When pulling together our early 2013 forecast, one thing stood out: This year heralds the arrival of plenty of long-awaited releases. Below are several novels that readers have been anticipating for quite some time—here’s hoping they were worth the wait!
Benediction by Kent Haruf (Knopf). It has been 8 years since Colorado writer Kent Haruf published a novel, but we’re happy to hear that the author of Plainsong and Eventide will be back in 2013. Haruf is an expert at depicting small-town life, and this sounds like a powerful tale of faith and community. (March)
The Burgess Boys by Elizabeth Strout (Random House). Yes, her collection of linked stories, Olive Kitteridge, was published just three years ago, but Strout fans have been waiting for a new novel since 2006. Here she returns to rural Maine, which the Burgess brothers have left for a life in Brooklyn. But they’re drawn back into hometown life after their nephew’s thoughtless prank becomes a scandal. Random House says the book is Strout’s “richest, deepest novel to date.” (read more) (April)
Americanah by Chimamanda Ngozi Adichie (Knopf). The first novel in seven years from this brilliant young writer follows two teenagers who fall in love in Nigeria, are separated for years and reunite in their home country to find that it—and they—may have changed forever. (read more) (May)
The Woman Upstairs by Claire Messud (Knopf). It has been seven years since Messud’s last novel—the acclaimed The Emperor’s Children—but being married to a literary critic probably doesn’t speed up the writing process. She returns with the story of a quiet teacher with dreams of becoming an artist. When she is drawn into a glamorous crowd through the family of one of her students, what appears to be her big break is instead an opening for something more sinister. (May)
Night Film by Marisha Pessl (Random House). Marisha Pessl’s debut novel, Special Topics in Calamity Physics, was one of the most-hyped novels of 2006. Pessl’s writing, her $500K+ publishing deal and her fetching author photo combined to create a perfect storm of publicity around the book, which garnered mixed reviews, but all-around high marks for ambition. In 2008, she sold her second novel to a new editor, Kate Medina, and a new publisher, Random House, and it’s finally been scheduled for release on August 20. (read more)
Valley of Amazement by Amy Tan (Harper). It’s been eight long years since Tan published Saving Fish from Drowning. Her next full-length novel is about three generations of Chinese and Chinese-American women whose lives are linked by a painting, and is set in San Francisco and Shanghai over the course of some 50 years. (read more) (October)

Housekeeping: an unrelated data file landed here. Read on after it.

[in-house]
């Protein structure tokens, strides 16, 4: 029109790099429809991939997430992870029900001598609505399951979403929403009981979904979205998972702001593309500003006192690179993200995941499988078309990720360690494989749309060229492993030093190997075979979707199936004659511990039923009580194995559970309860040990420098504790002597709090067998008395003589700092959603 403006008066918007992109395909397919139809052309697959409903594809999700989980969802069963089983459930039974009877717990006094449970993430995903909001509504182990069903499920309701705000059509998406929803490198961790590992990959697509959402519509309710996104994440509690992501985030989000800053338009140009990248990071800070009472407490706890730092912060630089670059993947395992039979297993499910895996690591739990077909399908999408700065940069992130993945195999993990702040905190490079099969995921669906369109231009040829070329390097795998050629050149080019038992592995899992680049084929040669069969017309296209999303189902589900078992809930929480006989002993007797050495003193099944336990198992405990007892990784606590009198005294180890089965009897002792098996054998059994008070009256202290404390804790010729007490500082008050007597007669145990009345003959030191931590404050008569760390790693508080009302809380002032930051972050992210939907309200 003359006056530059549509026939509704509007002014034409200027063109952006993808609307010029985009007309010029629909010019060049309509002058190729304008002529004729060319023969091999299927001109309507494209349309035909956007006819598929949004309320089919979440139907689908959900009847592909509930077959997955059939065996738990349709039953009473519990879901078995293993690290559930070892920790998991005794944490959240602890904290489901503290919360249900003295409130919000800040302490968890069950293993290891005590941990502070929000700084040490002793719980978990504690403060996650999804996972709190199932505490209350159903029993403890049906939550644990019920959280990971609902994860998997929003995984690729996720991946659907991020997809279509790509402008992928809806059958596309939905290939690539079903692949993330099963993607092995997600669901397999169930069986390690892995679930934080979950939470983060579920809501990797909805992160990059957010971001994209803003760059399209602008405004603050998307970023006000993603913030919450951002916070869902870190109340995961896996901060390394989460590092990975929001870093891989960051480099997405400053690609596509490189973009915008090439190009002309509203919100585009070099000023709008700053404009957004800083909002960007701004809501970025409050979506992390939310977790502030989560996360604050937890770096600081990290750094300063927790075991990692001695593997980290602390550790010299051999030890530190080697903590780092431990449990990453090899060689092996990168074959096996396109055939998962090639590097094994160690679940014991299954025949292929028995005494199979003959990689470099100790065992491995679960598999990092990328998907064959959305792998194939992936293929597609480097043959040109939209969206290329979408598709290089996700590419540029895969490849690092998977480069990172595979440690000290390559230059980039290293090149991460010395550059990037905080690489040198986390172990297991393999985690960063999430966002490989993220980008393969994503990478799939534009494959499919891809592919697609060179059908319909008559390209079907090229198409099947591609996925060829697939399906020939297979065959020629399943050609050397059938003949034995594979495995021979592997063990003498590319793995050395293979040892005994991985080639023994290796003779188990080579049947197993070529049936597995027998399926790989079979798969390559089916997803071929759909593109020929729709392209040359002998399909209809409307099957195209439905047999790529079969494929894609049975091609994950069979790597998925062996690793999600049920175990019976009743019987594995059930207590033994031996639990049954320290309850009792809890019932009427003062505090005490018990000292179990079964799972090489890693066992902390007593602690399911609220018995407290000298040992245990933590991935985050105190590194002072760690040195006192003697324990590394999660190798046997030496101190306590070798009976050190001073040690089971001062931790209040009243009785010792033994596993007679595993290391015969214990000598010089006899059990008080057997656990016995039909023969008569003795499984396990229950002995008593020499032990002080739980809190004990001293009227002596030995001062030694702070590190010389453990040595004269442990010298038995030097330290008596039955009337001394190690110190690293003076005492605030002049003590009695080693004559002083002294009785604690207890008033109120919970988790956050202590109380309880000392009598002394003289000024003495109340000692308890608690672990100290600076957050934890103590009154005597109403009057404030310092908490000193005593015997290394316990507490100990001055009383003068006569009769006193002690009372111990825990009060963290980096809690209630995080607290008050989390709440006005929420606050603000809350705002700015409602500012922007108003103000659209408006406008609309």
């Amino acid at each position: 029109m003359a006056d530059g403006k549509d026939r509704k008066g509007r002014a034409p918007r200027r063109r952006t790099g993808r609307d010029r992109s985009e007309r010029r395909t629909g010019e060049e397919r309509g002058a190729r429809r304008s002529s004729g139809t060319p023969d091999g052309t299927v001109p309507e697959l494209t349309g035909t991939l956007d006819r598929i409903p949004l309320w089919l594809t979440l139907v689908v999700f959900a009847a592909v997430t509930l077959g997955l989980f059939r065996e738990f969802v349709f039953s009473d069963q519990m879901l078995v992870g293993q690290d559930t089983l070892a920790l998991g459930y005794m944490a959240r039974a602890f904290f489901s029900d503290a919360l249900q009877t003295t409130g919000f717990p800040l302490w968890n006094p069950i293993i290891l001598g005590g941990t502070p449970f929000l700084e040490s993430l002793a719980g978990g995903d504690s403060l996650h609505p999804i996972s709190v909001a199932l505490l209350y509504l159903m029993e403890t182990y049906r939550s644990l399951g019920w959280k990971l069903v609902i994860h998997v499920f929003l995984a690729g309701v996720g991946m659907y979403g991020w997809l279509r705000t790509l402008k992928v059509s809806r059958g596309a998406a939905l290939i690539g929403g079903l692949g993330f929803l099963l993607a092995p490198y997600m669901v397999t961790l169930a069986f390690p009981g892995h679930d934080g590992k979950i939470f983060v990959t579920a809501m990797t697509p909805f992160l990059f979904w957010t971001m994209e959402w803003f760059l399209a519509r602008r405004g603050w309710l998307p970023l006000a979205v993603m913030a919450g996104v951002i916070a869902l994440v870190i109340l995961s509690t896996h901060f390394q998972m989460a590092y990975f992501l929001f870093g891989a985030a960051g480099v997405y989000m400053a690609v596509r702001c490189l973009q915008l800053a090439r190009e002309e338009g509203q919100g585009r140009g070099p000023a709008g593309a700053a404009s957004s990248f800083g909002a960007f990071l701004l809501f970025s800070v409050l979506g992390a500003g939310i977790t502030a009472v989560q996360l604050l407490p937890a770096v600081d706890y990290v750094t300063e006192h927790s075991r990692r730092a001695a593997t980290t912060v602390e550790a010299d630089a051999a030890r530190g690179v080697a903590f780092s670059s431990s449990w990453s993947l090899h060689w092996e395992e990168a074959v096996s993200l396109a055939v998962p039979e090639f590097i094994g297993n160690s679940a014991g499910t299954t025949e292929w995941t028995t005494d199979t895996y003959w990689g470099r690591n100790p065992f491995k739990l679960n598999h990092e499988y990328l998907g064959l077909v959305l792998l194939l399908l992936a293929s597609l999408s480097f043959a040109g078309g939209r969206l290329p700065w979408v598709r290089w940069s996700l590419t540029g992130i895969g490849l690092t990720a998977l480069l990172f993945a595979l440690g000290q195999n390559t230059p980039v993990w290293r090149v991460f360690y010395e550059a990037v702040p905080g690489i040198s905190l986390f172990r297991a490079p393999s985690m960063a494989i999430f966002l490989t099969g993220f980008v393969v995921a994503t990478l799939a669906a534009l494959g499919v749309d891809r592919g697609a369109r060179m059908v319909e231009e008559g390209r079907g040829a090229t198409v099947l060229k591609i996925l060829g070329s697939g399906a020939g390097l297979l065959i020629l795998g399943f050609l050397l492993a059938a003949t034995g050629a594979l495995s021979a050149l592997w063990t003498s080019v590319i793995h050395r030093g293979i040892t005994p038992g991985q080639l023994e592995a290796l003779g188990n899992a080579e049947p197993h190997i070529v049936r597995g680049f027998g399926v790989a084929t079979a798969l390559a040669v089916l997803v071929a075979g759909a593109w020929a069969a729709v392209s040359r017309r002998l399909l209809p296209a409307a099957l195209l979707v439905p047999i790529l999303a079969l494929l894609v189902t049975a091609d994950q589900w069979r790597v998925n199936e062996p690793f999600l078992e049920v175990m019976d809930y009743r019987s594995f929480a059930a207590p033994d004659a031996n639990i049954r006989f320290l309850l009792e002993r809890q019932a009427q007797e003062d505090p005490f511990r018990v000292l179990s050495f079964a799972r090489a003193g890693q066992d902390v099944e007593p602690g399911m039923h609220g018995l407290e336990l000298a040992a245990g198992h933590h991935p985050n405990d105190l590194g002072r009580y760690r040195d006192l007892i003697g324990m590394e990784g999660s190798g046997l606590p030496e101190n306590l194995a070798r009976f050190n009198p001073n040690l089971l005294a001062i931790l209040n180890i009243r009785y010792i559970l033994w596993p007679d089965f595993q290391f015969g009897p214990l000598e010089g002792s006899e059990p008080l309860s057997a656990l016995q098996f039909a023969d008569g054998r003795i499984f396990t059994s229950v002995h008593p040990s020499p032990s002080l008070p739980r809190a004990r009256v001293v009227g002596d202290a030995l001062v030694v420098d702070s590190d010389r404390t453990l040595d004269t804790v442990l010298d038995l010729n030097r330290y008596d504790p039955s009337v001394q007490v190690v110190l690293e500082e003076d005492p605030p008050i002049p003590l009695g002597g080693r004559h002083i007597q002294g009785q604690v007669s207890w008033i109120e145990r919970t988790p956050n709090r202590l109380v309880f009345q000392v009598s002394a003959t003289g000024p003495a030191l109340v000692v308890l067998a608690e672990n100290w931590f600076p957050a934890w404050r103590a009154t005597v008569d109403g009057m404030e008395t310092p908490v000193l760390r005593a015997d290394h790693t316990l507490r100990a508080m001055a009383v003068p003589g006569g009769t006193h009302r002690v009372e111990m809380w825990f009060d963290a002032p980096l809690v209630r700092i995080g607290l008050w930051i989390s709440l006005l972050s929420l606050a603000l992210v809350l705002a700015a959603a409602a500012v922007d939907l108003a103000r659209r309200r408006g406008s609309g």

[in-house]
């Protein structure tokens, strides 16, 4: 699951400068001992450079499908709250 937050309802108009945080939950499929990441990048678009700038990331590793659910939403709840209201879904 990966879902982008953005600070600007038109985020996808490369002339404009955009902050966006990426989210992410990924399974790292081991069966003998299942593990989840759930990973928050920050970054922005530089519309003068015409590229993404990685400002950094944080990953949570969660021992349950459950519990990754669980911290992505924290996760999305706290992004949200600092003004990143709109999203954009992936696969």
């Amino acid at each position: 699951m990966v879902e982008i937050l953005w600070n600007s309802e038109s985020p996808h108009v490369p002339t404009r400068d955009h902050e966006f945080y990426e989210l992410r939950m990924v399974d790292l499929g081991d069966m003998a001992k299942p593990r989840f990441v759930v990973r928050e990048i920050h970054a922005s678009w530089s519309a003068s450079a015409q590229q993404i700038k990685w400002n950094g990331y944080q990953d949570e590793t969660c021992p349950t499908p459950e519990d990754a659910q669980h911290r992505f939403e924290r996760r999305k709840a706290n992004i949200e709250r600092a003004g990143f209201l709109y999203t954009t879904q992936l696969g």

Untitled by Diane Setterfield (Emily Bestler Books). OK, this one’s a novella and not a novel, but since Setterfield fans have been waiting since 2006 for more from the British author after her debut, The Thirteenth Tale, rocketed up bestseller lists, we felt it deserved inclusion. (read more) (Fall 2013)
Middle C by William H. Gass (Knopf). It has been 17 years since Gass, an influential writer and critic whose work has won just about every award out there, published a novel. This book goes from 1938 Austria to modern-day Ohio in its exploration of evil, sin and blame. (March)
The Lowland by Jhumpa Lahiri (Knopf). It’s been a long time since 2003′s The Namesake! Set in the 1960s and ’70s, The Lowland is a tale of two Calcutta-born brothers, Subhash and Udayan. Inseparable as children, they find themselves torn apart by the turbulent times when the idealistic Udayan makes a decision that will affect the family for generations to come. (read more) (September)
Untitled Bridget Jones novel by Helen Fielding (Knopf). Fielding published her most recent novel in 2003, but it’s been 14 years since we last heard from her iconic heroine, Bridget Jones. This fall, Fielding is bringing Bridget back for a modern-day adventure, which we assume will involve facing middle age with the same comic insight that she brought to being a “singleton.” Fielding says of the project, “If people laugh as much reading it as I am while writing it then we’ll all be very happy.” (November)
All That Is by James Salter (Knopf). Pretty sure Salter wins the “most long-awaited” award: His last novel, Solo Faces, was published more than 30 years ago, and it’s been seven years since he published his last work of fiction, the short story collection Last Night. This novel is billed as “a sweeping, seductive love story set in post-World War II America that tells of one man’s great passions and regrets over the course of his lifetime.” (April)
Which of these releases have YOU been waiting for? Tell us in the comments!